East Lansing, Michigan – Kenneth Walker took the vote for the Heisman Trophy and humbly declined it, flicking questions about the coveted prize as if they were midfield players trying to deal with it.
Walker ran for 197 yards and five touchdowns, helping No.8 Michigan State’s No.6 Michigan lead 37-33 to a thrilling win on Saturday.
“I don’t feel like it was Heisman’s moment,” said Walker, who started the day leading the nation in a hurry, and finished it with a 1,194-yard dash and 15 touchdowns. “But it was just a fantastic win for the team.”
Moving Wake Forest had a lot to do with it.
The Spartans (8-0, 5-0 Big Ten) fell by nine in the first half and 30-14 with 6:47 left in the third quarter before rallying as Walker boosted his chances of picking the best player in college football.
Walker’s fifth touchdown—23 yards—lifted the Spartans to a 37-33 lead with 5:08 remaining. He had 8.6 yards, an average that rose thanks to the 58-yard touchdown that helped the Spartans go into a 30-telegraph early in the fourth quarter.
“This was a huge stage, the whole world was watching, and you had the chance to see what kind of player he is,” said coach Mel Tucker. “Any recognition he receives for the consideration of Heisman is well deserved.”
The Wolverines (7-1, 4-1) forced a final kick and held the ball at 33 with 1:15 with no timeouts left.
After a ruthless penalty kick from passers-by gave them the ball into midfield, Michigan State cornerback Charles Brantley wrapped up the win by catching a floating pass from Cady McNamara.
“That stings,” McNamara said. “We have to respond. Our backs are on the wall now.”
McNamara threw for 383 yards and two touchdowns, but his interception was costly, and new quarterback JJ McCarthy also lost a fumble in a delivery attempt in the fourth quarter.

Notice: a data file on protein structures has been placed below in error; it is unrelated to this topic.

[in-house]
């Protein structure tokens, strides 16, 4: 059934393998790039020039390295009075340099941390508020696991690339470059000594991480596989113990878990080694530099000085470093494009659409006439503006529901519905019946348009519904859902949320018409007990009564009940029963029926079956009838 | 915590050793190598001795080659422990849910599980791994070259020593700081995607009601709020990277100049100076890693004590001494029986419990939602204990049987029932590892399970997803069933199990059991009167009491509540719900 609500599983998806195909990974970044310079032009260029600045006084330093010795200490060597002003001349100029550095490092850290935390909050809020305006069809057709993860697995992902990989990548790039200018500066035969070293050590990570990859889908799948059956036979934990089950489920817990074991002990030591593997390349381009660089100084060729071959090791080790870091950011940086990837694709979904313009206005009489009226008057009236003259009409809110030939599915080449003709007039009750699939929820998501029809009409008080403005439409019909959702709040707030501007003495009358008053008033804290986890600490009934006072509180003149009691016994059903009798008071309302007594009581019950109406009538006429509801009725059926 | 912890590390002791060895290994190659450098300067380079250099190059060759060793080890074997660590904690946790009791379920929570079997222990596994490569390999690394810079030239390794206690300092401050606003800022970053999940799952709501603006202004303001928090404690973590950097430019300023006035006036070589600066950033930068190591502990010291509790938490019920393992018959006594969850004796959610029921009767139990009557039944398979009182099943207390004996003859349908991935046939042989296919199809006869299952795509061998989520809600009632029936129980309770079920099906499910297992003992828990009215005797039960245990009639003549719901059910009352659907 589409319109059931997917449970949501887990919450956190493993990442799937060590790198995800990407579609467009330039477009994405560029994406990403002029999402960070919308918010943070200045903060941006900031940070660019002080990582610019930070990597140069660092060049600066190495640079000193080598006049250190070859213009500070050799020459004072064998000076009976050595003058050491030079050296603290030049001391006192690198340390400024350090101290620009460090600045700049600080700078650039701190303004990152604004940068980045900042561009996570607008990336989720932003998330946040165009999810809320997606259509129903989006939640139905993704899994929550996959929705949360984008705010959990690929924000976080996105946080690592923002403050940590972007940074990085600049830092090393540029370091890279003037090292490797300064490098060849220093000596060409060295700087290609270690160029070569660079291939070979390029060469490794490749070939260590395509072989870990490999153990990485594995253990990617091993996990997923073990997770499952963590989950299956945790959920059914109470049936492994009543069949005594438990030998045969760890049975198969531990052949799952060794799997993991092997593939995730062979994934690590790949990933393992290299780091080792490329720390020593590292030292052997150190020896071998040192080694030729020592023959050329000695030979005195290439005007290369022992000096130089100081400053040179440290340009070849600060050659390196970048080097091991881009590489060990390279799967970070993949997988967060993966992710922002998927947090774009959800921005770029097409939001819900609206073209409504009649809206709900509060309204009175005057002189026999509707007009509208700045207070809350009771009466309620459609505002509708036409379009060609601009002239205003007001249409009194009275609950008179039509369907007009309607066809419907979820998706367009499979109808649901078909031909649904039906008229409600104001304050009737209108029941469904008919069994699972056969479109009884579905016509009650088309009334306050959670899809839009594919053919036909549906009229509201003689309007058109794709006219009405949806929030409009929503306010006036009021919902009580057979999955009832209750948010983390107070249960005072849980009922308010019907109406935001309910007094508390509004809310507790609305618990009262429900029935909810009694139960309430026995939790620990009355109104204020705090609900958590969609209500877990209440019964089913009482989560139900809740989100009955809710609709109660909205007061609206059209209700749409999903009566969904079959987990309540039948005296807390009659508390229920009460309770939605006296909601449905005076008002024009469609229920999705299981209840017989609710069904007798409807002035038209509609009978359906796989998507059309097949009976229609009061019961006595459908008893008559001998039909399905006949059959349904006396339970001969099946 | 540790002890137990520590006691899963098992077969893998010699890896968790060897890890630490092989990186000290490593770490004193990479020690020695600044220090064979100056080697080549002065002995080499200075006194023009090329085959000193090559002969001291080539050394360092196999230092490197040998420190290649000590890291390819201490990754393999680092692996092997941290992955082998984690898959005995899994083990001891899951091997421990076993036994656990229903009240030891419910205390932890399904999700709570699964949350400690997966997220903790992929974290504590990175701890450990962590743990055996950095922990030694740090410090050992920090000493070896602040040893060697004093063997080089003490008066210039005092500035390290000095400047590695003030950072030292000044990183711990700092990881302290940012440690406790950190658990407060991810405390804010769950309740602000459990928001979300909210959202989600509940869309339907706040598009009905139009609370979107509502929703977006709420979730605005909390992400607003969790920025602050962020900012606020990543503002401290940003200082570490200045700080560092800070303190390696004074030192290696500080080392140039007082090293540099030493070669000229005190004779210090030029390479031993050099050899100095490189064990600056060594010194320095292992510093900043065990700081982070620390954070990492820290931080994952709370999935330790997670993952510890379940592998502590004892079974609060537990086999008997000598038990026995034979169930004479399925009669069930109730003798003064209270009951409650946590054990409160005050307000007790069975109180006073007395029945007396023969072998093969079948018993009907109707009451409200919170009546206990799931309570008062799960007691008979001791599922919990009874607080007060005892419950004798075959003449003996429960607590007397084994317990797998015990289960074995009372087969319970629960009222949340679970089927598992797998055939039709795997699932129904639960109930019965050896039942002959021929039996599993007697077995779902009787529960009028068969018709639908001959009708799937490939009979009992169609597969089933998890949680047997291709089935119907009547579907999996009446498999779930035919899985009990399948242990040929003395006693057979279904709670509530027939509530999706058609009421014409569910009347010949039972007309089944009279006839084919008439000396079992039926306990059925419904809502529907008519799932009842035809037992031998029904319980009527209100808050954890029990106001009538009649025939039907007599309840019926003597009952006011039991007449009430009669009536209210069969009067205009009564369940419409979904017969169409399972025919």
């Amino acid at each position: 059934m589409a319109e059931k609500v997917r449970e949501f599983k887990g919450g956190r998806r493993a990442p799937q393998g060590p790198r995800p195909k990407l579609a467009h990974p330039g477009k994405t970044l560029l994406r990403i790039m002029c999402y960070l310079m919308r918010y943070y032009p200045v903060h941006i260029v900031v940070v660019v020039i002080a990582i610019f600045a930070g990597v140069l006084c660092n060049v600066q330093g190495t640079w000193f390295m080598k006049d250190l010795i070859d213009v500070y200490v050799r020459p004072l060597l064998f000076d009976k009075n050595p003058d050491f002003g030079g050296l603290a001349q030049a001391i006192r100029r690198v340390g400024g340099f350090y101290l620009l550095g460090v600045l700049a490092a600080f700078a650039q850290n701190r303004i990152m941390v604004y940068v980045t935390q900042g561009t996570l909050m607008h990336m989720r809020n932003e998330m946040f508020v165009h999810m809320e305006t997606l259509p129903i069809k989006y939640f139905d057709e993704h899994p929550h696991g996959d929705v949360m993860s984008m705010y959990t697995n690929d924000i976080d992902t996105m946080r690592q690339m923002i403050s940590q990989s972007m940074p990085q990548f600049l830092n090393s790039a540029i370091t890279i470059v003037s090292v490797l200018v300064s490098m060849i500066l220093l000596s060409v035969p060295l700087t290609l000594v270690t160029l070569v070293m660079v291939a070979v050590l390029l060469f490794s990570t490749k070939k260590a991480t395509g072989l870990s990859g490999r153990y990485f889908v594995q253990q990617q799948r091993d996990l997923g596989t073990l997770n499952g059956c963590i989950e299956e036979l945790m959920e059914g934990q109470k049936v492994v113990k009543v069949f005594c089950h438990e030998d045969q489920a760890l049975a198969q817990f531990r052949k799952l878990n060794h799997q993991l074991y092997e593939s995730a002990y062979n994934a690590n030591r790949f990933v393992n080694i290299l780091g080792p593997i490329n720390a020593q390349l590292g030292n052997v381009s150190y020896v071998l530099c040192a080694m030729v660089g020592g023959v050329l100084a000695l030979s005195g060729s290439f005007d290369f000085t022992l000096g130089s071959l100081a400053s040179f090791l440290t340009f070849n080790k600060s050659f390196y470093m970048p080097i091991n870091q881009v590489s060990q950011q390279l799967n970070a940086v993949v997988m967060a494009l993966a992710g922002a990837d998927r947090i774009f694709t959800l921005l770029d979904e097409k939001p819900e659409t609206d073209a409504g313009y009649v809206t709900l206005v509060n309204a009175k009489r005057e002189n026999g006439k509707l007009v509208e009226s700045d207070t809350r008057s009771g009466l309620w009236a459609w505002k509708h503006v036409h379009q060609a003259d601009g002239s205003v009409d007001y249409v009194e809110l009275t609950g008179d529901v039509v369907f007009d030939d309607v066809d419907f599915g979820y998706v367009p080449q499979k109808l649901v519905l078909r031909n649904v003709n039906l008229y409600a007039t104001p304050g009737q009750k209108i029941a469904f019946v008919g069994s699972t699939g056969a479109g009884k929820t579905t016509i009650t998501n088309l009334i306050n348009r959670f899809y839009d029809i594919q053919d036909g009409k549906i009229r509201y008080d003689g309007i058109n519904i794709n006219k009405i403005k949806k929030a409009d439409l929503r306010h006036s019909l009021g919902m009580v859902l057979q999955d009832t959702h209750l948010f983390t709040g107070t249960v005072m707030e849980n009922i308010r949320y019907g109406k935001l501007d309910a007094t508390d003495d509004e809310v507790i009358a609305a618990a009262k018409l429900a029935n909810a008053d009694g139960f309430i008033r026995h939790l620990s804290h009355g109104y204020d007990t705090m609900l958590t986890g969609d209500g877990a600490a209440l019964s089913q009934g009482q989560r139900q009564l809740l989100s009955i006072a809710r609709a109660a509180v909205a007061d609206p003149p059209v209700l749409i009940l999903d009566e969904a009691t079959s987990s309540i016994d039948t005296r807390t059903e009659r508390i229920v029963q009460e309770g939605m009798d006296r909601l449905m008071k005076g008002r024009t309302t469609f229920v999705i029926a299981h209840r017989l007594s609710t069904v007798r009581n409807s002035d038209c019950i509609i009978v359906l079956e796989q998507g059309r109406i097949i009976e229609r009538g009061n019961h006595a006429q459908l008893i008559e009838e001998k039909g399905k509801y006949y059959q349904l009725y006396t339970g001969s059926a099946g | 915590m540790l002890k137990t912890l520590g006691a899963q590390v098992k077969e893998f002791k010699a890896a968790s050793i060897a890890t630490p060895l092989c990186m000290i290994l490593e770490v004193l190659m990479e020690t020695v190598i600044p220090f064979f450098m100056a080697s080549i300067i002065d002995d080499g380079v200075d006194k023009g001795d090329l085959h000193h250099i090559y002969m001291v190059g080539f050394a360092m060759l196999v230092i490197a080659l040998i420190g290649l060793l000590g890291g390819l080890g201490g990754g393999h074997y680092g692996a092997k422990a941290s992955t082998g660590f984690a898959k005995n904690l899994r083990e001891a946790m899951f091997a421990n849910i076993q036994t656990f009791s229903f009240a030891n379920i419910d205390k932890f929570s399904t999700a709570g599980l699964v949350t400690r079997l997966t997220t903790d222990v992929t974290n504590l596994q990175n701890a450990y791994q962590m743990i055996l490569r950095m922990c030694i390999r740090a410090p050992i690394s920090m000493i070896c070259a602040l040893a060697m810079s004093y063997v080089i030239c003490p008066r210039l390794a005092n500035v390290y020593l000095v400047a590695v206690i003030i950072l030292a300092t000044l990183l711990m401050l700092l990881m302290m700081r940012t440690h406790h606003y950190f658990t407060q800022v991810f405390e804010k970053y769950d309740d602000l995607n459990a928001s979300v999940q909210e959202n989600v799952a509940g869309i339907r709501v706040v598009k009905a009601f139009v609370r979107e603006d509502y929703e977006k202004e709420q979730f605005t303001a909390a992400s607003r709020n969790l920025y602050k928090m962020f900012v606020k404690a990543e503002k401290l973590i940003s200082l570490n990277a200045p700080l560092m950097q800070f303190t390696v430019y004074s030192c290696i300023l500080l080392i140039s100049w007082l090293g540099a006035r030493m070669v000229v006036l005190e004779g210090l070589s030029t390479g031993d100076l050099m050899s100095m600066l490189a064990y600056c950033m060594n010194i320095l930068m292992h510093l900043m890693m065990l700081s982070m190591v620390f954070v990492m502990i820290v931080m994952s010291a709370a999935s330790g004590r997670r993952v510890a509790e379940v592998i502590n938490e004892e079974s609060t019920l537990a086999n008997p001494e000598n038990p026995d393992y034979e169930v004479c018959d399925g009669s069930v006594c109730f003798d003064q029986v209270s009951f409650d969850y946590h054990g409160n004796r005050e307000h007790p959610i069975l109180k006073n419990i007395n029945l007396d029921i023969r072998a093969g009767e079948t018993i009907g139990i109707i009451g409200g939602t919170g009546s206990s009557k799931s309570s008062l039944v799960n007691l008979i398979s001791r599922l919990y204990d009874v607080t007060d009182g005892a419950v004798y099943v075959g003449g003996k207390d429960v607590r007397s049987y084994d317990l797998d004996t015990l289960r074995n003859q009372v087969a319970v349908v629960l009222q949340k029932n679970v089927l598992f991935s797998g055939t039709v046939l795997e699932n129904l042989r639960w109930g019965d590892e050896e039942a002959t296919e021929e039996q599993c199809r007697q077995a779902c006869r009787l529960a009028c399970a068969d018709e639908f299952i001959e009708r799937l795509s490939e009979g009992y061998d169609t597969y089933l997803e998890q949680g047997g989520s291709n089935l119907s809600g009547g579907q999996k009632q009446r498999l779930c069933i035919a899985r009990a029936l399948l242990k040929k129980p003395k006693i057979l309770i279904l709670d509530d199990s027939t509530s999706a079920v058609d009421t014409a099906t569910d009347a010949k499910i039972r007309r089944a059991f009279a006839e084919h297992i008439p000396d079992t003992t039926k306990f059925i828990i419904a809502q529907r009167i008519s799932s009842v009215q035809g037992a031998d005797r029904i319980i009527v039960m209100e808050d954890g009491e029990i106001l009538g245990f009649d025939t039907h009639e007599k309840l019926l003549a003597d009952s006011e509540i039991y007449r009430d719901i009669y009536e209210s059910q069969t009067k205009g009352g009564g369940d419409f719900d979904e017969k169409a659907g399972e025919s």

“It wasn’t a smooth exchange,” said Harbow, who said McNamara was “working on something,” when the new student replaced him.
The competitors were in the same field with 7-0 or better records for the first time, matching the top 10 for the first time since 1964.
Michigan State’s win puts the program in contention for the Big Ten Conference Championship and possibly a place in the College Football Playoff.
“We’re on the hunt,” Tucker said.
Michigan’s loss left Jim Harbaugh with a record 3–4 against Michigan State as a coach, adding to the pressure on him to claim his first win over Ohio State No. 5 next month.
The Spartans had a few calls and reviews their way, including one that overturned Payton Thorne’s late first-half flop that Aidan Hutchinson reclaimed in the end zone, but Harbaugh refused to publicly criticize him.
“I expressed my thoughts during the match,” he said.
The Wolverines started strong, going 23-14 after an enjoyable first half and by 16 points in the third quarter.
In their first drive, McNamara threw a 93-yard touchdown pass for former East Lansing High School star Andrell Anthony. After Thorne’s second interception, the Wolverines settled on Jake Moody’s first four field goals and advanced 10-0 late in the first quarter.
Walker bounced outside, and found a hole to run through for 27 yards in the first play of the second quarter.
Tucker went on to get her fourth and one near midfield and Thorne’s out-of-play pass to Jalen Naylor set Locker up 8 yards from TD and a 14-13 lead.
Anthony got a 17-yard pass from TD and Moody kicked 35 yards in the closing seconds of the first half. McNamara pinned another TD on the third pass, and a 19-yard find to Mike Senrestel made him 30-14 with 6:47 left.
Tucker went for him again in fourth late in the third as Thorne threw a 28-yard pass to Jayden Reed to climb up Walker’s third touchdown.
Michigan State was zero-for-7 in third until converting three in a row on one drive, including Walker’s 58-yard touchdown track.